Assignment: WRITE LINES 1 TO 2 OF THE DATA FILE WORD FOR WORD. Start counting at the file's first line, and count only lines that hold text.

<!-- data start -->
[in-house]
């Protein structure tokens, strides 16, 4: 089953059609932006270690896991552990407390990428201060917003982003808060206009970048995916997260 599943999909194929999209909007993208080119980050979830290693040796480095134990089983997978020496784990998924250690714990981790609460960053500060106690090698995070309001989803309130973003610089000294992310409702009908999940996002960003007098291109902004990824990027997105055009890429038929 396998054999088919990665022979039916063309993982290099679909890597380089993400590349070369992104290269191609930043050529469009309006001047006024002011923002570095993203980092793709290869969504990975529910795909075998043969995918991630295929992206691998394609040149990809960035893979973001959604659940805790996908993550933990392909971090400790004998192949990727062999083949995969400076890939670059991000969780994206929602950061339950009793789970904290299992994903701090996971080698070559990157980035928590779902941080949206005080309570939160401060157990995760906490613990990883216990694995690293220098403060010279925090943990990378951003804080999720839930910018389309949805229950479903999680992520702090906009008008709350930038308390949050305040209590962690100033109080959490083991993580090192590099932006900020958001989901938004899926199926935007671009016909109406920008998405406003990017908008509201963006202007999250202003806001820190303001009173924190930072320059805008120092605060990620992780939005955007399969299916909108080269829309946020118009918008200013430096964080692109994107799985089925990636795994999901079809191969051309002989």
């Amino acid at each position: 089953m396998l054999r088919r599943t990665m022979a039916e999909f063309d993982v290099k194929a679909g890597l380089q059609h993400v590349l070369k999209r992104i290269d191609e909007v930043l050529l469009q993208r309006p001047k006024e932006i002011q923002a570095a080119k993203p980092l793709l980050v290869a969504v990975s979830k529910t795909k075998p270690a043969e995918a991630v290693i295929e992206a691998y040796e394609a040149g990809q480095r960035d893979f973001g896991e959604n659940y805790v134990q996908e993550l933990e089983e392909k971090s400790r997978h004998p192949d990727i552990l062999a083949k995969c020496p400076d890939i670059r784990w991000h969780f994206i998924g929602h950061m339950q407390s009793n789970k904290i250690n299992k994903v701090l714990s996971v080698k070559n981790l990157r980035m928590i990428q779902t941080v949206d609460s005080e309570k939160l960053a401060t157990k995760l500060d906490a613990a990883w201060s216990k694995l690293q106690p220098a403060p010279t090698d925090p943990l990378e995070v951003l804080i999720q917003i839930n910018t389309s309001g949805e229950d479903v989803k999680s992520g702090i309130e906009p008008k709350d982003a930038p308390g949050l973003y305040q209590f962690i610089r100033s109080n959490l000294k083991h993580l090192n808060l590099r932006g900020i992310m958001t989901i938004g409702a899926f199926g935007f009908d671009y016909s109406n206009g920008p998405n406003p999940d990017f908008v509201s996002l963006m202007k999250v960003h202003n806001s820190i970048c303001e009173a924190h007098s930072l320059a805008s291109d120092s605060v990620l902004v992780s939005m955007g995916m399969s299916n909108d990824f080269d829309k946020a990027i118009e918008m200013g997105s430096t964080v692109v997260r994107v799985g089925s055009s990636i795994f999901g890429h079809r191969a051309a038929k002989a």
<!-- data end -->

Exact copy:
[in-house]
């Protein structure tokens, strides 16, 4: 089953059609932006270690896991552990407390990428201060917003982003808060206009970048995916997260 599943999909194929999209909007993208080119980050979830290693040796480095134990089983997978020496784990998924250690714990981790609460960053500060106690090698995070309001989803309130973003610089000294992310409702009908999940996002960003007098291109902004990824990027997105055009890429038929 396998054999088919990665022979039916063309993982290099679909890597380089993400590349070369992104290269191609930043050529469009309006001047006024002011923002570095993203980092793709290869969504990975529910795909075998043969995918991630295929992206691998394609040149990809960035893979973001959604659940805790996908993550933990392909971090400790004998192949990727062999083949995969400076890939670059991000969780994206929602950061339950009793789970904290299992994903701090996971080698070559990157980035928590779902941080949206005080309570939160401060157990995760906490613990990883216990694995690293220098403060010279925090943990990378951003804080999720839930910018389309949805229950479903999680992520702090906009008008709350930038308390949050305040209590962690100033109080959490083991993580090192590099932006900020958001989901938004899926199926935007671009016909109406920008998405406003990017908008509201963006202007999250202003806001820190303001009173924190930072320059805008120092605060990620992780939005955007399969299916909108080269829309946020118009918008200013430096964080692109994107799985089925990636795994999901079809191969051309002989």